St. Agatha spurned the love of a Roman senator, and died for it

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St. Agatha
Francisco de Zurbarán, Public domain, via Wikimedia Commons

St. Agatha

Feast day: February 5

St. Agatha is venerated as one of the foremost mothers of the early Church. She was a virgin martyr who died for professing her faith in Catania, Sicily likely during the persecution of Decius (250-253). Both Catania and Palermo, Italy claim to be her birthplace. Although the martyrdom of St. Agatha is authenticated and there are many examples of her public veneration spreading even in antiquity beyond her native place, the specific details of her courageous life are inconclusive.

Nevertheless, what has been passed down since the sixth century is that St. Agatha was a beautiful woman from a distinguished family who spurned the love of a Roman politician, Senator Quintianus, due to her consecrated virginity. Since she rejected his overtures to her, Quintianus had Agatha subjected to various cruel tortures, to include having her breasts cut off. Yet, St. Agatha remained firm in her Christian faith despite being charged as an evil and seductive woman. She found strength in praying to St. Peter the Apostle, who reportedly healed her. Being repeatedly and cruelly tortured, eventually St. Agatha succumbed.

In our increasingly secular world, St. Agatha is a shining light of hope for those negatively impacted by the non-Christian culture. Her very strong faith encourages all of us to not readily give in to the perverse sexuality common today, similar to that lived in the Roman Empire. Despite the high-level slander leveled at her and the subsequent tortures, St. Agatha fought hard and called on the first vicar of Christ, St. Peter, for healing. We can include her in our daily prayers to have the strength to stand up publicly to a promiscuous culture that disregards our Christian faith. She is also a role model for all women as she strove to preserve her dignity and insisted on pursuing the vocation in Christ to which she felt called. This magnanimous faith of St. Agatha is honored each year by the Church on Feb. 5.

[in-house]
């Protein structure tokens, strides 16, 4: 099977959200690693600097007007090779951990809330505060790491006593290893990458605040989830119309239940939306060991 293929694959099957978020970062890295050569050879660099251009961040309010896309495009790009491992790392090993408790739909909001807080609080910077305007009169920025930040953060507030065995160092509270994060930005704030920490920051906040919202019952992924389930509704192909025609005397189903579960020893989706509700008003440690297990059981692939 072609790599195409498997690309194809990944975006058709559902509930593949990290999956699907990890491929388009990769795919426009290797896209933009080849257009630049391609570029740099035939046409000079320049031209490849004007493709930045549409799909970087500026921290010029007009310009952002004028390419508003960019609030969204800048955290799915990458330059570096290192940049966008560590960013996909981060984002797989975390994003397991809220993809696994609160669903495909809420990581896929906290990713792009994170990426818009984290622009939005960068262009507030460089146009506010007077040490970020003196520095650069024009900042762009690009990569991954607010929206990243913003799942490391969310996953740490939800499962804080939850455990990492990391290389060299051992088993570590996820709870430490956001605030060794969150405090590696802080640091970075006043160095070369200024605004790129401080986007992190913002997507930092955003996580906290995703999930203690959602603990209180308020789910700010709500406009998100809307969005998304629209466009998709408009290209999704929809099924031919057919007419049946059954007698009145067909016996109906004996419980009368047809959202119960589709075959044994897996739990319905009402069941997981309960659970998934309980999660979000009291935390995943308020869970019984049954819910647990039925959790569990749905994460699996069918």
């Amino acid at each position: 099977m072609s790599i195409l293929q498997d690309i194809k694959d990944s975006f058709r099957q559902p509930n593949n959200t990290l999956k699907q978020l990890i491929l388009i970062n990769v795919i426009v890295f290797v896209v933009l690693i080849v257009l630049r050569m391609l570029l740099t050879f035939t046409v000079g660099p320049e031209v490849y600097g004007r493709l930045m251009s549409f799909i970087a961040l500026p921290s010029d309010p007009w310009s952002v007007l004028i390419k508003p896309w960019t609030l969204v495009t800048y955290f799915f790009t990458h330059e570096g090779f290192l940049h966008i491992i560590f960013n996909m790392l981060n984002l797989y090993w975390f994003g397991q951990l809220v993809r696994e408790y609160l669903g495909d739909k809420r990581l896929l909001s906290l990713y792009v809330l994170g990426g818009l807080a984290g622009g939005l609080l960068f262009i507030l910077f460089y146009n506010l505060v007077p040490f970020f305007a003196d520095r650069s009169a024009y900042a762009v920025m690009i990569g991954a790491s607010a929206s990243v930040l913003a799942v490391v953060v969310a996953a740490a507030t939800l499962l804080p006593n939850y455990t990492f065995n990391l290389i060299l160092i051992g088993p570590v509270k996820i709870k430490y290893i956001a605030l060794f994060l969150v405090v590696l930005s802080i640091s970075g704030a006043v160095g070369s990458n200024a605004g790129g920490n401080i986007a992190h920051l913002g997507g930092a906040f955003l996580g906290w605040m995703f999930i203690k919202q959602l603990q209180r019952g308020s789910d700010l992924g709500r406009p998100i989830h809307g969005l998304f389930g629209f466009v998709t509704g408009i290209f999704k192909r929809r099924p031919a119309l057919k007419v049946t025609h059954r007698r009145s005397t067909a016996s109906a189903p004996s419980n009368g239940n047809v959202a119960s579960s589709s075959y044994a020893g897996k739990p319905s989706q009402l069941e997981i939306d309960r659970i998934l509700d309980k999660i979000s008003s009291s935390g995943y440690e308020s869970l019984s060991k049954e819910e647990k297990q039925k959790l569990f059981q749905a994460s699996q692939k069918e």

St. Agatha is considered the patron saint of breast cancer patients, rape victims, fire nurses and natural disasters. Throughout the area of Mount Etna, she is prayed to as an intercessor against the eruptions of the volcano and elsewhere against fire and lightning. At some churches, bread and water are blessed during Mass on her feast day after the consecration and called “Agatha bread.”


O Lord, help all women to remember their dignity as your daughters of the most high King. May we always know that you and your angels and saints are with us to defend us against those who can harm us. Keep us firm in the vocation to which you are calling us. Give us the courage today, dear Lord, to speak up in defense of what is right.


May the Virgin Martyr Saint Agatha
implore your compassion for us, O Lord, we pray,
for she found favor with you
by the courage of her martyrdom
and the merit of her chastity.
Through our Lord Jesus Christ, your Son,
who lives and reigns with you in the unity of the Holy Spirit,
God, for ever and ever.

Maryella Hierholzer

Maryella Hierholzer is a parishioner at St. Elizabeth Ann Seton in Fort Wayne, Indiana. She is a graduate of Mount Holyoke College in Massachusetts and did graduate work at Georgetown University. After concluding a career in the Washington area, she is now retired in Indiana where she is a teacher of adult and youth faith formation at her parish. She is also a volunteer at Catholic Charities in Fort Wayne.